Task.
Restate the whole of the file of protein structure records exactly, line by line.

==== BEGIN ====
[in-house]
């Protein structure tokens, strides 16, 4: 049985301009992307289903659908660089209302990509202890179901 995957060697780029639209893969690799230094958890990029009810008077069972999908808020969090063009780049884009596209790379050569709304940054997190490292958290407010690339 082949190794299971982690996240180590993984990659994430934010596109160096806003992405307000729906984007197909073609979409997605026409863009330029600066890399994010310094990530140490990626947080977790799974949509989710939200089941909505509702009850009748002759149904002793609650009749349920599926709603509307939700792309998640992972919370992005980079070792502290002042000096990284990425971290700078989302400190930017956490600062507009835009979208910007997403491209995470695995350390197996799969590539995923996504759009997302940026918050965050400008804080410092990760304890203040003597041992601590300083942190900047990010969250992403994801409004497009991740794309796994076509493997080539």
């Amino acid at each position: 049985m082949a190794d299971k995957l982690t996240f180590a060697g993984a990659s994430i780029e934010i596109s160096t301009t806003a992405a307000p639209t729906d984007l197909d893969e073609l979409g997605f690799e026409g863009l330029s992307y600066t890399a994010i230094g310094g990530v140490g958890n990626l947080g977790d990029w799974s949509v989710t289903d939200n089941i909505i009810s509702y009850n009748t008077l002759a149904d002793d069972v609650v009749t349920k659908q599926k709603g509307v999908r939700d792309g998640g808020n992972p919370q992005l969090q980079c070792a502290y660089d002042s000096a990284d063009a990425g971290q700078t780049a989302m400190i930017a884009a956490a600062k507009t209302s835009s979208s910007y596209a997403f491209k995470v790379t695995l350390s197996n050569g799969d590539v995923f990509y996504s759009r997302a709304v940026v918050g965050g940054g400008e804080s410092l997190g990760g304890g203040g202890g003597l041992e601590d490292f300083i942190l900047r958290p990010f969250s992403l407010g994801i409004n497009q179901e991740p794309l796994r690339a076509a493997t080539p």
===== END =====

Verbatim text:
[in-house]
């Protein structure tokens, strides 16, 4: 049985301009992307289903659908660089209302990509202890179901 995957060697780029639209893969690799230094958890990029009810008077069972999908808020969090063009780049884009596209790379050569709304940054997190490292958290407010690339 082949190794299971982690996240180590993984990659994430934010596109160096806003992405307000729906984007197909073609979409997605026409863009330029600066890399994010310094990530140490990626947080977790799974949509989710939200089941909505509702009850009748002759149904002793609650009749349920599926709603509307939700792309998640992972919370992005980079070792502290002042000096990284990425971290700078989302400190930017956490600062507009835009979208910007997403491209995470695995350390197996799969590539995923996504759009997302940026918050965050400008804080410092990760304890203040003597041992601590300083942190900047990010969250992403994801409004497009991740794309796994076509493997080539």
């Amino acid at each position: 049985m082949a190794d299971k995957l982690t996240f180590a060697g993984a990659s994430i780029e934010i596109s160096t301009t806003a992405a307000p639209t729906d984007l197909d893969e073609l979409g997605f690799e026409g863009l330029s992307y600066t890399a994010i230094g310094g990530v140490g958890n990626l947080g977790d990029w799974s949509v989710t289903d939200n089941i909505i009810s509702y009850n009748t008077l002759a149904d002793d069972v609650v009749t349920k659908q599926k709603g509307v999908r939700d792309g998640g808020n992972p919370q992005l969090q980079c070792a502290y660089d002042s000096a990284d063009a990425g971290q700078t780049a989302m400190i930017a884009a956490a600062k507009t209302s835009s979208s910007y596209a997403f491209k995470v790379t695995l350390s197996n050569g799969d590539v995923f990509y996504s759009r997302a709304v940026v918050g965050g940054g400008e804080s410092l997190g990760g304890g203040g202890g003597l041992e601590d490292f300083i942190l900047r958290p990010f969250s992403l407010g994801i409004n497009q179901e991740p794309l796994r690339a076509a493997t080539p």